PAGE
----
• 2 In First National Bank & Trust Co. v. Rosewell (1982), 93 Ill.2d 388, 444 N.E.2d 126, as in the instant appeal, it was asserted that the assessment was so excessive as to render the remedy at law inadequate because the property did not produce sufficient income to pay the taxes. The court, however, ruled that the payment-under-protest remedy was an adequate remedy at law. The court stated:

"* * * [I]f adequacy of the tax-objection remedy turned upon whether the property being taxed produced sufficient income to pay the protested tax, countless equitable actions might well be brought by the owners of vacant lots and other low-income properties to forestall the payment of their taxes. Such circumstances serve only to promote instability in local government finances, since property taxes are a principle source of revenue for local governments." (First National Bank & Trust Co. v. Rosewell (1982), 93 Ill.2d 388, 394, 444 N.E.2d 126, 129.)

Applying the rationale of Rosewell to this case, we believe the fact that the income is not sufficient to pay the taxes by itself does not render the tax so excessive so that the remedy of payment-under-protest is inadequate.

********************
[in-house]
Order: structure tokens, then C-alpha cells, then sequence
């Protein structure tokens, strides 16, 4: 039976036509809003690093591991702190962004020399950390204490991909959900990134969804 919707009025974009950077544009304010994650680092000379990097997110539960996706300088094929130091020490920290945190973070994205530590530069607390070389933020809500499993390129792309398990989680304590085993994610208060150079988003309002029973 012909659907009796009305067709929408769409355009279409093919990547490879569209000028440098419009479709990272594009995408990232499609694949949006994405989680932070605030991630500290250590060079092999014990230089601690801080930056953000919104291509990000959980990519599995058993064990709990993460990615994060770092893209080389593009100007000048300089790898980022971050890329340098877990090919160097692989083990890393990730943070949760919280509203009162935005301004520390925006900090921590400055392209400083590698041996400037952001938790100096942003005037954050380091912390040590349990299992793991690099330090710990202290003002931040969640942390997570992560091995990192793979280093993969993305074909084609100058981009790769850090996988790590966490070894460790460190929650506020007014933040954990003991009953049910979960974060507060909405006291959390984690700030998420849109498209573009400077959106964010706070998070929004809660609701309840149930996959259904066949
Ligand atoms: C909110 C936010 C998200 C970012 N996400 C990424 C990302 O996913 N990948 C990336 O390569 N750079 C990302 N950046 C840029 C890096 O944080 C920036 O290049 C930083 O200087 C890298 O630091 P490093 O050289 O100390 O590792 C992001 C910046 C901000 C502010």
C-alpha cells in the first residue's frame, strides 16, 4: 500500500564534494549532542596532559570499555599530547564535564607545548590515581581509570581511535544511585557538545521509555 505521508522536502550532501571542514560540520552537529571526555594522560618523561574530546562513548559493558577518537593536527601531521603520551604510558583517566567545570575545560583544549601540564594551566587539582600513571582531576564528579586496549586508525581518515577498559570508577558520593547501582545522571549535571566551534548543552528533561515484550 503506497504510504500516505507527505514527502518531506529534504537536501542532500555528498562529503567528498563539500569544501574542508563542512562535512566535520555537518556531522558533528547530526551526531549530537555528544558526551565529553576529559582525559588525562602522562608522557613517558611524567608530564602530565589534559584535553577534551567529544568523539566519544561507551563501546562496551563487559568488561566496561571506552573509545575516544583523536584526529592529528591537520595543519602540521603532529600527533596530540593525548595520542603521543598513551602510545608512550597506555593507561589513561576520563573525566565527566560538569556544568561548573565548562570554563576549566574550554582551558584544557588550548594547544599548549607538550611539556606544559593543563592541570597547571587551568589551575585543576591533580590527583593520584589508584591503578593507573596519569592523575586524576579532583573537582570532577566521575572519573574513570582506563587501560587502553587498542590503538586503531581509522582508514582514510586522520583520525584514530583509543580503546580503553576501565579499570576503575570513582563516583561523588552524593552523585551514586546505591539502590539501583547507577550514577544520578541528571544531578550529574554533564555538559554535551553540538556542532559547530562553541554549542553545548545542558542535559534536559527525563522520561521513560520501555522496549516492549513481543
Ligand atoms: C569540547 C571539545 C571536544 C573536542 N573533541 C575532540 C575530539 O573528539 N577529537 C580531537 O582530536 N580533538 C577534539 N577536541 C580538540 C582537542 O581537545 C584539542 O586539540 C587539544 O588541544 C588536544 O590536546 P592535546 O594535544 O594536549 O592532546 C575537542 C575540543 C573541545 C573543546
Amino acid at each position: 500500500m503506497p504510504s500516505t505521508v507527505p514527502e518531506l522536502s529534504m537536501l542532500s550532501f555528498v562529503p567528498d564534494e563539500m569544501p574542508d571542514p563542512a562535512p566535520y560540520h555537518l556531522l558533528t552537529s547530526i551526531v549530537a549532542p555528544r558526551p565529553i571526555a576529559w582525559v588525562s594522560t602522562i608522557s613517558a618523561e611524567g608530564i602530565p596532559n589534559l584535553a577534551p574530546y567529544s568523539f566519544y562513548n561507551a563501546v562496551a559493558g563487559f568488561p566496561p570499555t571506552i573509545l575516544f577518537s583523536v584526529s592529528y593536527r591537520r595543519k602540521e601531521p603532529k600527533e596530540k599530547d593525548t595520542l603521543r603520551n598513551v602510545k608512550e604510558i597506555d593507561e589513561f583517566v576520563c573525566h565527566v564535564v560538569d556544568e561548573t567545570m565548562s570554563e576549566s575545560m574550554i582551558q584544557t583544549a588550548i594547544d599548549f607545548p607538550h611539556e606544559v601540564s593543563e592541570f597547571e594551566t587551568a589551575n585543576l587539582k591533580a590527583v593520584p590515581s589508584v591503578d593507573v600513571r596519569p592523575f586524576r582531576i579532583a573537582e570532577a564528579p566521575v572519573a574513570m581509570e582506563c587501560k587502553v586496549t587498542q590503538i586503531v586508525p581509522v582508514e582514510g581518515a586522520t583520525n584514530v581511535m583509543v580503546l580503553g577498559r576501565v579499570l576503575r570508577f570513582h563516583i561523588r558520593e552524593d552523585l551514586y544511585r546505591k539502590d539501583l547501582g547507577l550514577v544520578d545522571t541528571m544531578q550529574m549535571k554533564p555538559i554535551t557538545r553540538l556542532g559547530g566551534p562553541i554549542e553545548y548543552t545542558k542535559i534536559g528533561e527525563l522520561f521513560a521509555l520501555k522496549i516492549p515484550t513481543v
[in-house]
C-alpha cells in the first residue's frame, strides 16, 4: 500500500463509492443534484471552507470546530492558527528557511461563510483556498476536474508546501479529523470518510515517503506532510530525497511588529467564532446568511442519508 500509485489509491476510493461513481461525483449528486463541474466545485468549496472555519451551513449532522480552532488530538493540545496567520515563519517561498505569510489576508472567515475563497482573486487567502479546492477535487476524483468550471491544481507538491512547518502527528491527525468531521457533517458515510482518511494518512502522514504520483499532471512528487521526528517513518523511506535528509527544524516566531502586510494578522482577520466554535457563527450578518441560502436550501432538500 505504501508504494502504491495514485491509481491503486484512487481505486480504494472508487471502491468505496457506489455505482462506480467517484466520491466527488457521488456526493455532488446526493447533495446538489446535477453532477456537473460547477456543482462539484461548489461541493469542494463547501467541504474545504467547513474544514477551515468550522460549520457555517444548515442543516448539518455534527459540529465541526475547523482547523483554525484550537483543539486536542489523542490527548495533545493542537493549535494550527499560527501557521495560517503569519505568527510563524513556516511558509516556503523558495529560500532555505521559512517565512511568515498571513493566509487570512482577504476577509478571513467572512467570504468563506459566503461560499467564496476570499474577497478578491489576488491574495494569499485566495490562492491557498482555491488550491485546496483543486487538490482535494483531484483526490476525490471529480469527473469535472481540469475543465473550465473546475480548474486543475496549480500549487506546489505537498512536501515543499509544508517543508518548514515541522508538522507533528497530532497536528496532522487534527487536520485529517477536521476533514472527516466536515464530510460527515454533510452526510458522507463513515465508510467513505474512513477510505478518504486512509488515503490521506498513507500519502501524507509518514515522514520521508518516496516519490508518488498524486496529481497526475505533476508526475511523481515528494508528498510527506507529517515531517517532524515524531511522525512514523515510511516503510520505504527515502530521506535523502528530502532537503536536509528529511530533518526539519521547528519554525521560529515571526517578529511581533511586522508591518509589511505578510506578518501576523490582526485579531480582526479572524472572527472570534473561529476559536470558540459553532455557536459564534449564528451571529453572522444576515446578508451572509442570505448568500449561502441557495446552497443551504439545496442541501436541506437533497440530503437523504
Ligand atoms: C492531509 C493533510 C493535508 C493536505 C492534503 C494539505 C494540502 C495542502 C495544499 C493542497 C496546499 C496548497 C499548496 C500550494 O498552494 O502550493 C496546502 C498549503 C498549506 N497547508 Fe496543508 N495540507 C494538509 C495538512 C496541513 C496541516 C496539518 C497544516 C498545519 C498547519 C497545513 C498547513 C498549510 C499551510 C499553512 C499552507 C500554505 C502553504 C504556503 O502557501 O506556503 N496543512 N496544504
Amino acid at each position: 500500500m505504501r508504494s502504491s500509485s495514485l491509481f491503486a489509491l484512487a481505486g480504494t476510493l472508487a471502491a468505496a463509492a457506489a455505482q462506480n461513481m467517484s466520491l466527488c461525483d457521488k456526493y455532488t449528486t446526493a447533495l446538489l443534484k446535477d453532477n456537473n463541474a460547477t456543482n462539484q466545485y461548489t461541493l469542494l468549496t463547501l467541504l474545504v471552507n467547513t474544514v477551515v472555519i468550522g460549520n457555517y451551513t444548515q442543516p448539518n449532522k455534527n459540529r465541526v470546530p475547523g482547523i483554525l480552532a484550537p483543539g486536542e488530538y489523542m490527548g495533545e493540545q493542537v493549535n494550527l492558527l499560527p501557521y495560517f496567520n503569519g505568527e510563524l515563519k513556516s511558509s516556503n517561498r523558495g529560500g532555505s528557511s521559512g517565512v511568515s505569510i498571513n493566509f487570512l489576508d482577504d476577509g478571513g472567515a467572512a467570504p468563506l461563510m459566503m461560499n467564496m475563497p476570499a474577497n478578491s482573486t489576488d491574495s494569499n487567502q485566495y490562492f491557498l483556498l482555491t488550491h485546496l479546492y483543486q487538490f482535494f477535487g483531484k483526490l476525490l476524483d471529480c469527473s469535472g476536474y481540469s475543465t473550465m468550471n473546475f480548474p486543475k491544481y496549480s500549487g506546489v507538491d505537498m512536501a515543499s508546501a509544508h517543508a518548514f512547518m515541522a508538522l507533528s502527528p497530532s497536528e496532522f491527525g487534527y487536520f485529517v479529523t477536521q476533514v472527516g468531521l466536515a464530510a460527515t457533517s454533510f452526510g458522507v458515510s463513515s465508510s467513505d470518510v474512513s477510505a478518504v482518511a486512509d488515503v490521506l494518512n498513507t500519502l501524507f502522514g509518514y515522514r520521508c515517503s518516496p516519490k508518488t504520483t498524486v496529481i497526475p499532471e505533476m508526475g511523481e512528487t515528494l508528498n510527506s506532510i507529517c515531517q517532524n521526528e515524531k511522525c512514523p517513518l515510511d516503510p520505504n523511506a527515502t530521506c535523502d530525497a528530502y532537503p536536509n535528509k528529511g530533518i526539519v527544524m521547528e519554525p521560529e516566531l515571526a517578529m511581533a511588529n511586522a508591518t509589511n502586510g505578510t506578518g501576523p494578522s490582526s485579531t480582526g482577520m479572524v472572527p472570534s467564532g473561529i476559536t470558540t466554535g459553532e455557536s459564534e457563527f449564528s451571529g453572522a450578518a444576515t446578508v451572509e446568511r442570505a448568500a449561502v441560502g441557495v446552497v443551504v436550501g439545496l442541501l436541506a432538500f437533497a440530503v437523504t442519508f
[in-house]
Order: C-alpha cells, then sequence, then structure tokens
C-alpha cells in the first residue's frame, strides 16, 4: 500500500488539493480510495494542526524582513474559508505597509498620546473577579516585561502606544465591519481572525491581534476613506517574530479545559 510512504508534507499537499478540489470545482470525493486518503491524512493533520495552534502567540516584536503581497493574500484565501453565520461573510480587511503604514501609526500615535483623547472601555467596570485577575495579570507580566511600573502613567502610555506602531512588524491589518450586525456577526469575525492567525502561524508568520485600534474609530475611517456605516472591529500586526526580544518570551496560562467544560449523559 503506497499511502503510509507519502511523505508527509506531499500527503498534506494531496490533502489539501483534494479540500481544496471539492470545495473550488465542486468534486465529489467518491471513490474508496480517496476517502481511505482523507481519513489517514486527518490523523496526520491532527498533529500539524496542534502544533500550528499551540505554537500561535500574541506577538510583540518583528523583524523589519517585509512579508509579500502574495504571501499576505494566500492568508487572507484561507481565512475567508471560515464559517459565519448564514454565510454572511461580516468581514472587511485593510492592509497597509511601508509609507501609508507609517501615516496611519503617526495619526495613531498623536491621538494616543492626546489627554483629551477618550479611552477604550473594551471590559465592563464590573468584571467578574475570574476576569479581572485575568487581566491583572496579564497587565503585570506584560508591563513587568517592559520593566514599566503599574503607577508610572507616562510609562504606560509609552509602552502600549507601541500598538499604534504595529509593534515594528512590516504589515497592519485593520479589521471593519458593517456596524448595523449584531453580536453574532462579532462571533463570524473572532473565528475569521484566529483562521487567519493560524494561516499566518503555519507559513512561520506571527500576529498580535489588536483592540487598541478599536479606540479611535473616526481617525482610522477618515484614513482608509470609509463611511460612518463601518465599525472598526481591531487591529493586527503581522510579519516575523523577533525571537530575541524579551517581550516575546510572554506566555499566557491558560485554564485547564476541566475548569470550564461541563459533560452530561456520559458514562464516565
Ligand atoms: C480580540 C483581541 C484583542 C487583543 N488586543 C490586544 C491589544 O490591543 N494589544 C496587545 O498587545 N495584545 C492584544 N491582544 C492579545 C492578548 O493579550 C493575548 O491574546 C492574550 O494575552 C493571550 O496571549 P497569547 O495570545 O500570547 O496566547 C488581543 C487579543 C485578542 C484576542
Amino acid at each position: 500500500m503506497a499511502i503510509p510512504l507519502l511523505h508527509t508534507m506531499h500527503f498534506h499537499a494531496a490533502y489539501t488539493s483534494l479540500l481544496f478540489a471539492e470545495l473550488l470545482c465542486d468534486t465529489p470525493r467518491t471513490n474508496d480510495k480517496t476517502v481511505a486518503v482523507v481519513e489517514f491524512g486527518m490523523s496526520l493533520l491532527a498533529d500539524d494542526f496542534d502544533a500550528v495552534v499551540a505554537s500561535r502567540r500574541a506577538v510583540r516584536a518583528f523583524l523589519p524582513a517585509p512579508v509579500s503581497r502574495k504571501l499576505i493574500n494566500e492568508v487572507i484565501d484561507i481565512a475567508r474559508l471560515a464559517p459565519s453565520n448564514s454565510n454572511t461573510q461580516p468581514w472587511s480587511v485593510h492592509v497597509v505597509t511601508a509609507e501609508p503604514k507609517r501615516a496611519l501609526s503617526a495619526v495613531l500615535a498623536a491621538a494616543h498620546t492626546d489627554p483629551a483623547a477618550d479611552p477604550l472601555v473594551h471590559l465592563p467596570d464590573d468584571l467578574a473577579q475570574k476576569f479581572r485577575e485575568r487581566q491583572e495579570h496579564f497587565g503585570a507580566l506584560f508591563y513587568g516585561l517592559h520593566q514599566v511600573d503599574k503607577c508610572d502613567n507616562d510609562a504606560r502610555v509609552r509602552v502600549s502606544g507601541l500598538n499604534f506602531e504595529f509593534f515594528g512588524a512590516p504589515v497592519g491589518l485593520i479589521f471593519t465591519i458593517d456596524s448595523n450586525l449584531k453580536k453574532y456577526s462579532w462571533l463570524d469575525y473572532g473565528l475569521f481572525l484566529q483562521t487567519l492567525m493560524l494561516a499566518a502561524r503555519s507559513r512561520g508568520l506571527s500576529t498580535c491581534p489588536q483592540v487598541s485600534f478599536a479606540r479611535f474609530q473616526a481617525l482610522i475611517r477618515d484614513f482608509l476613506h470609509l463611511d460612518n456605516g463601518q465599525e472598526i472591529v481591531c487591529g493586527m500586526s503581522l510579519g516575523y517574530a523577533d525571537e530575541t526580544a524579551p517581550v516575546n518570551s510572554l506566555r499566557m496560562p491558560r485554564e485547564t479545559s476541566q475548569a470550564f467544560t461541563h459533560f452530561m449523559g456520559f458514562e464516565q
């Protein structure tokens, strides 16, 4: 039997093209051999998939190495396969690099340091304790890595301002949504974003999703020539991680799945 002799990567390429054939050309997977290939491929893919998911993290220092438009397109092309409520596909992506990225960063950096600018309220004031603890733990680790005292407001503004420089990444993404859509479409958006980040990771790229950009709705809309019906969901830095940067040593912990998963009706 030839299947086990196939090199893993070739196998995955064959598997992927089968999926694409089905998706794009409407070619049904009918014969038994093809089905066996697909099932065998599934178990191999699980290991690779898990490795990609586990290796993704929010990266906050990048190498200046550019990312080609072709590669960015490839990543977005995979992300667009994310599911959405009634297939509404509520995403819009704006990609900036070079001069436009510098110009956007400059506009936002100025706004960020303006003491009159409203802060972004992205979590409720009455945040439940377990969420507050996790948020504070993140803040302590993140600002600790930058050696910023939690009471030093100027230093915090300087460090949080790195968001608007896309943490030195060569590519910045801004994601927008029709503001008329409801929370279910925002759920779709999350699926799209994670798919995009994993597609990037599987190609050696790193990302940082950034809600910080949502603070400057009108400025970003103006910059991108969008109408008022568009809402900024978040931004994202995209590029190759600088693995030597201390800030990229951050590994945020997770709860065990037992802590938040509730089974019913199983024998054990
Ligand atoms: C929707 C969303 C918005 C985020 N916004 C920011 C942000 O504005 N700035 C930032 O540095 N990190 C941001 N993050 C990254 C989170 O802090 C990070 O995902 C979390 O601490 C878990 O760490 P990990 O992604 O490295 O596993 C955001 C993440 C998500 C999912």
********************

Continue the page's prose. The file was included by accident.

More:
In contrast, the court in Hoyne Savings & Loan Association v. Hare (1974), 60 Ill.2d 84, 322 N.E.2d 833, found that the tax was so excessive that the payment under protest was inadequate and consequently issued an injunction. However, the factual setting in Hoyne is far more compelling and distinguishable from the instant appeal. In that case, in addition to the fact that notice of assessment was not given to the taxpayer until after the assessments were certified, the assessment was predicated upon nonexistent improvements. Also, at oral argument the assessing officials admitted that the 1971 taxes were grossly excessive. Unlike the four-fold assessment increase in the instant case, the assessment in Hoyne increased 25 times the amount assessed for the previous year. It is significant to note that in determining that the dramatic tax increase was grossly excessive, the court in Hoyne cautioned that it was "not intending to establish a line of demarcation as to when an assessment will be so excessive as to render the relief at law inadequate * * *." (Hoyne Savings & Loan Association v. Hare (1974), 60 Ill.2d 84, 89, 322 N.E.2d 833, 836.) Moreover, the court stated that the excessive assessment was not in itself controlling and referred to additional circumstances that comprised the "total picture" in determining whether equitable relief should be granted.

Considering Rosewell and Hoyne in the context of the instant case, we do not believe that the remedy was rendered inadequate by the four-fold increase in the assessment nor by the fact that the property did not generate sufficient income. Absent compelling circumstances, as in Hoyne, such a situation should not prevail. To conclude otherwise would be to allow exactly what the Rosewell court warned against, that is, it would promote instability in local government finances.